Stalin did not betray Lenin's ideals
Debate Rounds (4)
Good day comrade.
Some socialists argue that Stalin was a vile tyrant who betrayed the ideals of Lenin. Almost all left wing parties in Britain from Labour to Communist seem to 'disown' Stalin. I, however would like to argue that Stalin was a true follower of Lenin who embodied Leninist ideals.
This debate is not (at least not mainly) about whether Stalin is a good or not, or whether socialism and Communism are workable, but they might be mentioned. Also, bear in mind that both the instigator (me) and the contender are socialists, but socialists in dramatically different ways.
Round one is for acceptance
Round two for opening argument
Round three for rebuttals/new arguments
Round four for brief rebuttals and conclusion
I await your answer and good luck!
Thank you. I'd like to start the debate by giving an exert from Khrushchev's secret speech at the CPSU congress in 1956,
'The great modesty of the genius of the revolution, Vladimir Ilyich Lenin, is known. Lenin had always stressed the role of the people as the creator of history, the directing and organizational role of the party as a living and creative organism, and also the role of the central committee...
...Comrades, the cult of the individual acquired such monstrous size chiefly because Stalin himself, using all conceivable methods, supported the glorification of his own person. This is supported by numerous facts. One of the most characteristic examples of Stalin's self -glorification and of his lack of even elementary modesty is the edition of his Short Biography, which was published in 1948.'
This shows the apparent disgust of Khrushchev at Stalin's crimes, but in reality Khrushchev's system of centrally planned economy, police state, mass organisation, party bureaucracy and over-the-top propaganda surrounding the Communist Party was really the successor the Leninist and ultimately Stalinist system.
Nevertheless, let us looked at how the early Leninist system, as well as small elements of the old Tsarist system which Lenin inherited influenced Stalin's system.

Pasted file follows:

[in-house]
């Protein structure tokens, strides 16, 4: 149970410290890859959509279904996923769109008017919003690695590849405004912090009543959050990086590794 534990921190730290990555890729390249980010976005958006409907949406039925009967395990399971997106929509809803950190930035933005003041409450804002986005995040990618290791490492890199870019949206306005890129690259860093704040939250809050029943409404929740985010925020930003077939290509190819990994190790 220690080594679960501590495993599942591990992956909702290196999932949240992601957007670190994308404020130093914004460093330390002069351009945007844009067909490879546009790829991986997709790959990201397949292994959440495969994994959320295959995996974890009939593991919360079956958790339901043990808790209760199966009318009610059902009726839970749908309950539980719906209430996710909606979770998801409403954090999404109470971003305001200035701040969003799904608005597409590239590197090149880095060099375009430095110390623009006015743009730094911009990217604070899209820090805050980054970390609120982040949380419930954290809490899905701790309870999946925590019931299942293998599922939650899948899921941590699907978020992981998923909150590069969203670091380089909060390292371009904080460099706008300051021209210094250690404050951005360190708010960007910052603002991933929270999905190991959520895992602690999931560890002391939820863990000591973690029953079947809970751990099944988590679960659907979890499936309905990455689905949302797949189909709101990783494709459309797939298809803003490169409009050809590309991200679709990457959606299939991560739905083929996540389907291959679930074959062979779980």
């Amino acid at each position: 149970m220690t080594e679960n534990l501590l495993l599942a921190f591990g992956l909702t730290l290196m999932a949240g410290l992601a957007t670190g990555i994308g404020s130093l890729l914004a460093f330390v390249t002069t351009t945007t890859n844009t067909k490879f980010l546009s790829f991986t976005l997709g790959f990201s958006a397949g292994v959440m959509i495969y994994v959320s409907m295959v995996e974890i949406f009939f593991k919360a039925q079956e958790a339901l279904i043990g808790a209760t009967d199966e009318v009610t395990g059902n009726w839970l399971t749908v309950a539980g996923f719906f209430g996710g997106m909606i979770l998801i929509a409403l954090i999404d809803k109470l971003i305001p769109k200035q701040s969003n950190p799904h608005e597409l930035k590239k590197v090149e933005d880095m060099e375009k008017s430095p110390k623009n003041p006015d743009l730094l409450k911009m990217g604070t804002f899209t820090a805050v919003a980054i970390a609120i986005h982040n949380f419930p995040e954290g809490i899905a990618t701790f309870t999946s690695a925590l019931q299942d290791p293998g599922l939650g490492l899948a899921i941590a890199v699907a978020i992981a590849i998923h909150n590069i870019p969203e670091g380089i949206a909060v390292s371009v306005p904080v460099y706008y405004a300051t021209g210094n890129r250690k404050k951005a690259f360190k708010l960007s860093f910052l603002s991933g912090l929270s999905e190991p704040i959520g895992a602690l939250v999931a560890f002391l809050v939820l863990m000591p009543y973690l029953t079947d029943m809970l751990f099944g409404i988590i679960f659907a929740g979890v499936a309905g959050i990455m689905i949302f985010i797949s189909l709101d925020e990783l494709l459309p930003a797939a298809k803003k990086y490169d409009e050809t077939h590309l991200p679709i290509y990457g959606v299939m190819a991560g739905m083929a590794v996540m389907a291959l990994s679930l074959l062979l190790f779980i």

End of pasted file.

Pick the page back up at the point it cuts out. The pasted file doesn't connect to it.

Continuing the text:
First and the most obvious and indeed the most infamous of the entire history of the Soviet system is of course, the police state. As you know, Lenin had the 'Cheka'. The Cheka was of course exceptionally brutal, executing 800 people without trial for vague and/or made up crimes (e.g. 'counterrevolution'). The Cheka was given almost unlimited power in searching, questioning and arresting suspected 'enemies of the revolution' without proper trial. The paranoid secret police also kept a list of potential 'saboteurs'. They are unaccountable and will answer to only the top leadership of the Communist Party. The Cheka also issued permits, internal passports (a bit like medieval serfdom) as well as being responsible for extensive control of Russian society. This system of a large, all pervasive police state was copied by many Soviet-styled socialist states like Poland, East Germany and Romania and of course, Stalin himself.
As you can see, the Red Terror and the paranoid and ruthless Cheka gave many 'inspirations' that will become Stalin's OGPU, NKVD and NVD among various others. The only difference being that Lenin executed more people than all the Tsars' and Kerensky in 5 years, whereas Stalin killed more than Lenin, the Tsars and Kerensky in a single day!
Having mentioned the police state, Lenin had a totalitarian system. Aside from the obvious one-party state where all the other parties have been outlawed, the totalitarian system had an extensive top-down bureaucratic system, a bit hypocritical when Marxists always quote Lenin as having said that, 'when there is state there can be no freedom, but when there is freedom, there will be no state.'
And you can guess what happened. I am sure you know of 'War Communism'. That was when the state seized everything, forced everyone to overwork while paying them exactly the same. The result is that Russia's industrial output fell, agricultural production fell and 7 million people starved to death (AQA GSCE History B). The economy was planned from the top, Lenin got his idea from early socialists and Taylorism, where the workers are like drones and the economy ran like a clockwork. Then Stalin came around with his Five Year Plans, which are just like Lenin's War Communism (i.e. the state running the economy like a clock). Although it worked better than Lenin's 'first go', it was developed under the influence of the Leninist system.
Aside from that, we have other elements from the Leninist state:
-Purges and show trials
-Labour camps for 'enemies of the revolution' (later Gulag for 'enemies of the people')
-The destruction of independent trade unions
-The end of rule of law, whereby law is used for political control
-Red Terror vs the Great Terror
-'Democratic' centralism in both Lenin and Stalin's system (Stalin later added a sham 'Constitution of 1936')
-Prolekult (Lenin) and Socialist Realism (Stalin), both are propaganda campaigns designed to promote the Marxist Leninist cause